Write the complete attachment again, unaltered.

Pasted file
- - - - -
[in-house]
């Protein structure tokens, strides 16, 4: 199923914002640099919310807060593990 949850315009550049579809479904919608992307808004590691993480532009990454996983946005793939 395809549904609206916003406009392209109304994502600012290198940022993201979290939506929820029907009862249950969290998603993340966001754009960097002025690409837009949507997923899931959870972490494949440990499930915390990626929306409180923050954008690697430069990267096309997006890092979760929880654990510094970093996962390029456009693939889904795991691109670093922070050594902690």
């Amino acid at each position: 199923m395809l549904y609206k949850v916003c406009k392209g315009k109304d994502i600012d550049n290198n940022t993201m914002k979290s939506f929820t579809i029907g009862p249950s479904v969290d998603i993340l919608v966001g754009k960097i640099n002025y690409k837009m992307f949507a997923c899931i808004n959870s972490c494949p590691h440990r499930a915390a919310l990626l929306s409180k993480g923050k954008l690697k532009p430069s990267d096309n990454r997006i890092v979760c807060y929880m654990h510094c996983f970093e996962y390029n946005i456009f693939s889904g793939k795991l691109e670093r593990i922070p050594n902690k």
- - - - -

[in-house]
């Protein structure tokens, strides 16, 4: 199923914002640099919310807060593990 949850315009550049579809479904919608992307808004590691993480532009990454996983946005793939 395809549904609206916003406009392209109304994502600012290198940022993201979290939506929820029907009862249950969290998603993340966001754009960097002025690409837009949507997923899931959870972490494949440990499930915390990626929306409180923050954008690697430069990267096309997006890092979760929880654990510094970093996962390029456009693939889904795991691109670093922070050594902690």
């Amino acid at each position: 199923m395809l549904y609206k949850v916003c406009k392209g315009k109304d994502i600012d550049n290198n940022t993201m914002k979290s939506f929820t579809i029907g009862p249950s479904v969290d998603i993340l919608v966001g754009k960097i640099n002025y690409k837009m992307f949507a997923c899931i808004n959870s972490c494949p590691h440990r499930a915390a919310l990626l929306s409180k993480g923050k954008l690697k532009p430069s990267d096309n990454r997006i890092v979760c807060y929880m654990h510094c996983f970093e996962y390029n946005i456009f693939s889904g793939k795991l691109e670093r593990i922070p050594n902690k």